Reinsurance prices fell at the start of 2016 and are expected to remain under pressure in the coming months, though the pace of decline is moderating, reinsurance brokers told the Reuters news agency.
Reinsurers help insurance companies cover the cost of big claims, such as hurricanes and earthquakes, in exchange for part of the premium. But reinsurance companies have been struggling to keep their pricing power in a multi-year price decline driven by an over-supply of reinsurance capacity and weaker demand from insurers, Reuters said.
A lack of big damage claims that normally enable reinsurers to raise prices and recover costs has also hurt.
“The continued scarcity of costly catastrophe losses and more than adequate capacity led to reinsurance pricing reductions, although there are signs the rate of descent is slowing as compared to 2015," New York City-based reinsurance broker Guy Carpenter said in a report it released Wednesday.
Both Guy Carpenter and peer broker Aon Benfield said the amount of capital available to write reinsurance business appeared to have stabilized, after years of increases.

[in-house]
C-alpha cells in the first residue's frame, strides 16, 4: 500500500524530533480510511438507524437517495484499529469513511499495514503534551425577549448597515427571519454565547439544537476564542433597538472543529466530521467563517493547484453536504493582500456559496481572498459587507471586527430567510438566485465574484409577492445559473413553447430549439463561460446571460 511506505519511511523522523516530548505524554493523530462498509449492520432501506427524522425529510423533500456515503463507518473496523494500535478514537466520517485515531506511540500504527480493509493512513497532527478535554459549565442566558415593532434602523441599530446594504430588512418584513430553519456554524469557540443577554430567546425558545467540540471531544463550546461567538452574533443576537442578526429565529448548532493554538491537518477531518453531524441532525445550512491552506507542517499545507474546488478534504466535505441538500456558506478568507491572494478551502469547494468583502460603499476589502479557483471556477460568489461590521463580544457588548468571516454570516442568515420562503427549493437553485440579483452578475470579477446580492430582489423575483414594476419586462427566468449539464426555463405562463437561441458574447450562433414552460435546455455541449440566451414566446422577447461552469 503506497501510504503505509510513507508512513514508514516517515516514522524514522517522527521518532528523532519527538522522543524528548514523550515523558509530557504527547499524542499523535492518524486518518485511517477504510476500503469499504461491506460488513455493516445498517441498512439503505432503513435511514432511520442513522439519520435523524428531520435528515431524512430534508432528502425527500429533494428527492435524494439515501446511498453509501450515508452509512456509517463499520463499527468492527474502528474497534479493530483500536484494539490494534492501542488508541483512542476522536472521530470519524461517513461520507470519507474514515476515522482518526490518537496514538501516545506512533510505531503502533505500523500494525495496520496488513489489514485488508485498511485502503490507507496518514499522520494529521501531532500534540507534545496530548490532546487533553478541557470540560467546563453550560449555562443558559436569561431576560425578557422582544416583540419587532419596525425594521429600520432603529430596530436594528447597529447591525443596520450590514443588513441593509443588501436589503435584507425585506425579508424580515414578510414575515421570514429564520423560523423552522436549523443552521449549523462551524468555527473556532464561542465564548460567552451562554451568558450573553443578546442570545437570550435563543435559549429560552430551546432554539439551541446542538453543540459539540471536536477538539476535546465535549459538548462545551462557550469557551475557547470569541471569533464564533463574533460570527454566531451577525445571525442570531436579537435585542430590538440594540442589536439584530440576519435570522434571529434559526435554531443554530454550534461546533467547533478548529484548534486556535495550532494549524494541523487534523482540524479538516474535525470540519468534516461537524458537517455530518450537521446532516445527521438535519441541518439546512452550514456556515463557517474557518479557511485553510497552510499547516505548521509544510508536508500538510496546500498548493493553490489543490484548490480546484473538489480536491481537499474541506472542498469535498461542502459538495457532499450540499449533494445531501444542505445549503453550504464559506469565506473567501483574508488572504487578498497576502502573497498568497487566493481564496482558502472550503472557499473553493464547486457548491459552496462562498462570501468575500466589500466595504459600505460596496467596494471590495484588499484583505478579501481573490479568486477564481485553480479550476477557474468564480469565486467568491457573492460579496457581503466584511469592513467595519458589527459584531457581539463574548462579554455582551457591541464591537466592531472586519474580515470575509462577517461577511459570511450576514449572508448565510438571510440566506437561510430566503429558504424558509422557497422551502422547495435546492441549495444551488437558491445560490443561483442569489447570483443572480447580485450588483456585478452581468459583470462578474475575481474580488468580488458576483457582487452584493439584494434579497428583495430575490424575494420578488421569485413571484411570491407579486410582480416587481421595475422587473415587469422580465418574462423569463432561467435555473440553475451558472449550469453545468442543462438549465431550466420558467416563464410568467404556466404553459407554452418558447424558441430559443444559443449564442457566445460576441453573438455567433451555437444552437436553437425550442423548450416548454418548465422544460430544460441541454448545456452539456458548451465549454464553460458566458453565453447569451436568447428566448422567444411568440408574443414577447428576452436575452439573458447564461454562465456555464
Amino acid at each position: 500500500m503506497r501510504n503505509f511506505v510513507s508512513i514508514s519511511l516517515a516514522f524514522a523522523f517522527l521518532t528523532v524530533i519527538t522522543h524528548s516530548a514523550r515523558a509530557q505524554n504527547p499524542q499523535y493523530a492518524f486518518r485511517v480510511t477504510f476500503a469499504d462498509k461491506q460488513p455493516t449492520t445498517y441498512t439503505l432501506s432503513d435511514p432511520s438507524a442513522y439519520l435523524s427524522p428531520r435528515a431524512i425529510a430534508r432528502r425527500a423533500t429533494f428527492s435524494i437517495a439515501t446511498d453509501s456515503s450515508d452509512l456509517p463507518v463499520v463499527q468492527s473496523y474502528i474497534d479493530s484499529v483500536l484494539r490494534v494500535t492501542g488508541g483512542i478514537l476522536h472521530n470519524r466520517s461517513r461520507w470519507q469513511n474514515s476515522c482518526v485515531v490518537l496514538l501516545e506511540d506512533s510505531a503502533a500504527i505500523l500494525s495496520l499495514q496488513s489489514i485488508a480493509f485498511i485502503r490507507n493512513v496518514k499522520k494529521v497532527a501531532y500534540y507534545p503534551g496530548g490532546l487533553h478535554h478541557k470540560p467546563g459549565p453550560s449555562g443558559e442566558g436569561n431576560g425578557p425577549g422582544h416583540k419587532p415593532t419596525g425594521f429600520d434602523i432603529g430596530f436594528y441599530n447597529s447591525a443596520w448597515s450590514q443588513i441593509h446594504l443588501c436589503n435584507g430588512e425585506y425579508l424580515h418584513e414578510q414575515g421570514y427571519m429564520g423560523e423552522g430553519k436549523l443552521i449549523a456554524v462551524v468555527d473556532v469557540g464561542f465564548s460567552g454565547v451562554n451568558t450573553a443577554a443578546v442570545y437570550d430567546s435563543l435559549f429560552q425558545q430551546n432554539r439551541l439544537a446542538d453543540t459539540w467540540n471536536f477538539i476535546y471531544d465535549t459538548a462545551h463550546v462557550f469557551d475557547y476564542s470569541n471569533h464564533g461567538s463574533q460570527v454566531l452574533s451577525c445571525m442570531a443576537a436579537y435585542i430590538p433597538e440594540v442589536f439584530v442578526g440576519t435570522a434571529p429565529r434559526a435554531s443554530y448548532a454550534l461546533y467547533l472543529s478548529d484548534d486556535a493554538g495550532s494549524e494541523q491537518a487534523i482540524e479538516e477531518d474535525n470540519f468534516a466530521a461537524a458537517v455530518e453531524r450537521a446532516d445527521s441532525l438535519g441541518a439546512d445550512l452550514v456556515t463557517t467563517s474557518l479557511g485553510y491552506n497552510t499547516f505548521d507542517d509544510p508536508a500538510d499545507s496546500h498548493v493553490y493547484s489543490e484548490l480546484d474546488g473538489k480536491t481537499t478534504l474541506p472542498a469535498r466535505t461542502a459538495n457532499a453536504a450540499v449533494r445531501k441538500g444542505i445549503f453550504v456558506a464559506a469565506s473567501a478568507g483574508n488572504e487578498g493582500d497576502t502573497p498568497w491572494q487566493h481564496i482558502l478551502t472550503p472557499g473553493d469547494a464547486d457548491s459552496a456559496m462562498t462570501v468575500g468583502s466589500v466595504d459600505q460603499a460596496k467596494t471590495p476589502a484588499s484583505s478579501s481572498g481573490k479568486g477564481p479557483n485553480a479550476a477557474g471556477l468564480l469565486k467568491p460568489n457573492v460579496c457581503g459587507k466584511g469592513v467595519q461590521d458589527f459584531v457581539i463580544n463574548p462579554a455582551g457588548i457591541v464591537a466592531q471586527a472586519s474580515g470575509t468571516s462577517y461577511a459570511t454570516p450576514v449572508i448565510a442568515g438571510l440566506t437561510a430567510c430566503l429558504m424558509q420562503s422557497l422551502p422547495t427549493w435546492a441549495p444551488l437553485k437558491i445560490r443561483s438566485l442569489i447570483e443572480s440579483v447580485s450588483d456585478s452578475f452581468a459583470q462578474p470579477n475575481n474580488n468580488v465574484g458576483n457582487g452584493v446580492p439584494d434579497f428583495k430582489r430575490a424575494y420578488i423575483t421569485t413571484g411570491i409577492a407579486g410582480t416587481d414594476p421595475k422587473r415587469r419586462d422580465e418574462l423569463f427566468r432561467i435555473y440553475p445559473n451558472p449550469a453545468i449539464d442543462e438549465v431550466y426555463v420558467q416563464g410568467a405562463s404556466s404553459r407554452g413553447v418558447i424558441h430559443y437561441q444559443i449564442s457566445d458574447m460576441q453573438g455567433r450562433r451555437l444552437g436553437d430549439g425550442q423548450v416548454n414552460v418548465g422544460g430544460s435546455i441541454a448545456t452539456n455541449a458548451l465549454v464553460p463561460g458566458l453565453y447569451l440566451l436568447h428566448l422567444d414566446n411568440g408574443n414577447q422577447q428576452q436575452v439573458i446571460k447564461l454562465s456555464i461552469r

Chicago-based Aon calculated global reinsurer capital at $565 billion at the end of September, down 2% from the end of 2014.
About 12% of this capital, or nearly $70 billion, came from "alternative" investors, such as pension, hedge or sovereign wealth funds, whose presence in the market has helped drive down prices for traditional reinsurance companies, Reuters said
Alternative capital was still growing, brokers said, with Aon predicting it would reach $120-$150 billion by 2018.
Price pressure ahead
Reinsurance giants such as Munich Re, Swiss Re and Hannover Re have been able to escape some of the effect of the "softening" in industry pricing power through their global presence, tailored reinsurance products and long-standing relationships with insurance company clients, Reuters said.
But many smaller reinsurers are being squeezed.
London-based broker Willis Re reported European property reinsurance pricing was down 5-15 percent and U.S. pricing was down 2.5%-7.5% when insurers renewed their contracts with reinsurers in January.
"The hopeful forecasts for a 'softening in the softening' at the January 2016 renewal season have proved illusory in all but a few cases," said Willis Re Chief Executive John Cavanagh.
Insurers were able to strike deals with reinsurers at favourable terms in January and increasingly were locking them in through multi-year contracts, a trend brokers predicted was likely to continue in the coming months, Reuters said.
The outlook for reinsurance buyers was bright, Aon Benfield said.
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